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RESPONSIBLE SCIENCE: Ensuring the Integrity of the Research Process
misconduct in science, scientists and their research institutions face three major challenges. One challenge is to develop vigorous approaches to protect and enhance knowledge of scientific traditions and sound research practices and to penalize those who engage in misconduct. A second challenge is to foster responsible research conduct in a period of increasing diversification of funding sources, growing demands on limited research, resources, and greater incentives for financial gain in the research environment. A third challenge is to ensure fairness and balance in efforts to establish individual and institutional accountability in scientific research activities, so that frivolous or malicious charges as well as counterproductive regulations are avoided.
PURPOSE AND SCOPE OF THIS STUDY
Charge to the Panel
To address concerns that affect the entire U.S. scientific community, the Committee on Science, Engineering, and Public Policy (COSEPUP) of the National Academy of Sciences, the National Academy of Engineering, and the Institute of Medicine convened the 22-member Panel on Scientific Responsibility and the Conduct of Research. The panel was asked to examine the following issues:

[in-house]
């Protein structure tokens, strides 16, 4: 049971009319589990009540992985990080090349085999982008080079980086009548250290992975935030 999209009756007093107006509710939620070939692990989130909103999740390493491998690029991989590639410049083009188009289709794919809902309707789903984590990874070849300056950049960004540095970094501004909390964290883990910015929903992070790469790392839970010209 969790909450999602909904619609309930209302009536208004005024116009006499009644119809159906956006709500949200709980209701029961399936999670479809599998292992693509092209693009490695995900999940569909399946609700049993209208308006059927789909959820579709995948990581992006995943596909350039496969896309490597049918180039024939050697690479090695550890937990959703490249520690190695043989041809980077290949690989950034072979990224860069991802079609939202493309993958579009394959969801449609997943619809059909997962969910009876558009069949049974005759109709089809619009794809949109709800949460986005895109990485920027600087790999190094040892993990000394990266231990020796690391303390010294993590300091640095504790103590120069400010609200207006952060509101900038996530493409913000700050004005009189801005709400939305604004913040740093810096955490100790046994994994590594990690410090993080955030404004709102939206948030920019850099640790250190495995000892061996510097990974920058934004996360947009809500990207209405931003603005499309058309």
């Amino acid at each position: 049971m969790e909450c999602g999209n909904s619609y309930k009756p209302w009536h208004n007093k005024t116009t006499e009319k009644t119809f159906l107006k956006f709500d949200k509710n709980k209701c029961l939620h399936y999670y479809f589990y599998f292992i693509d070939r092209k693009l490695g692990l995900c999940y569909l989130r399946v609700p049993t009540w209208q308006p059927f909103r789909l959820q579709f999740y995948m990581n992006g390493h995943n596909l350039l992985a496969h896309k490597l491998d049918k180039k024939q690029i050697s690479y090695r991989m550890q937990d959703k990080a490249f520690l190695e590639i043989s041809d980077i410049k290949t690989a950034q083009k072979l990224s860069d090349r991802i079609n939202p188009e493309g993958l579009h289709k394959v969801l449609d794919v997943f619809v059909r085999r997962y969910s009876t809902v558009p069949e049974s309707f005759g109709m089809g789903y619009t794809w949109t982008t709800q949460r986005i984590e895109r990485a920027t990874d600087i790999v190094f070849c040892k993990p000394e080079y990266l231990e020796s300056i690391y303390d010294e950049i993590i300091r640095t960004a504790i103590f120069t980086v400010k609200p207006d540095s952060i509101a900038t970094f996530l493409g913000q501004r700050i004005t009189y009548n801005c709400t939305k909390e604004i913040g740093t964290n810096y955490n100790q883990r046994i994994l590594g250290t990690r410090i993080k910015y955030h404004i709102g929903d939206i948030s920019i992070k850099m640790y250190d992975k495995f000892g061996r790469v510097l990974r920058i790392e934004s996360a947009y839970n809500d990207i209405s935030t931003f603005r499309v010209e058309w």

What is the state of current knowledge about modern research practices for a range of disciplines, including trends and practices that could affect the integrity of research?
What are the advantages and disadvantages of enhanced educational efforts and explicit guidelines for researchers and research institutions? Can the research community itself define and strengthen basic standards for scientists and their institutions?
What roles are appropriate for public and private institutions in promoting responsible research practices? What can be learned from institutional experiences with current procedures for handling allegations of misconduct in science?
In addition to outlining approaches to encourage the responsible conduct of scientific research, the panel was also asked to determine whether existing unwritten practices should be expressed as principles to guide the responsible conduct of research. If the panel members judged it advisable, they were encouraged to prepare model guidelines and other materials.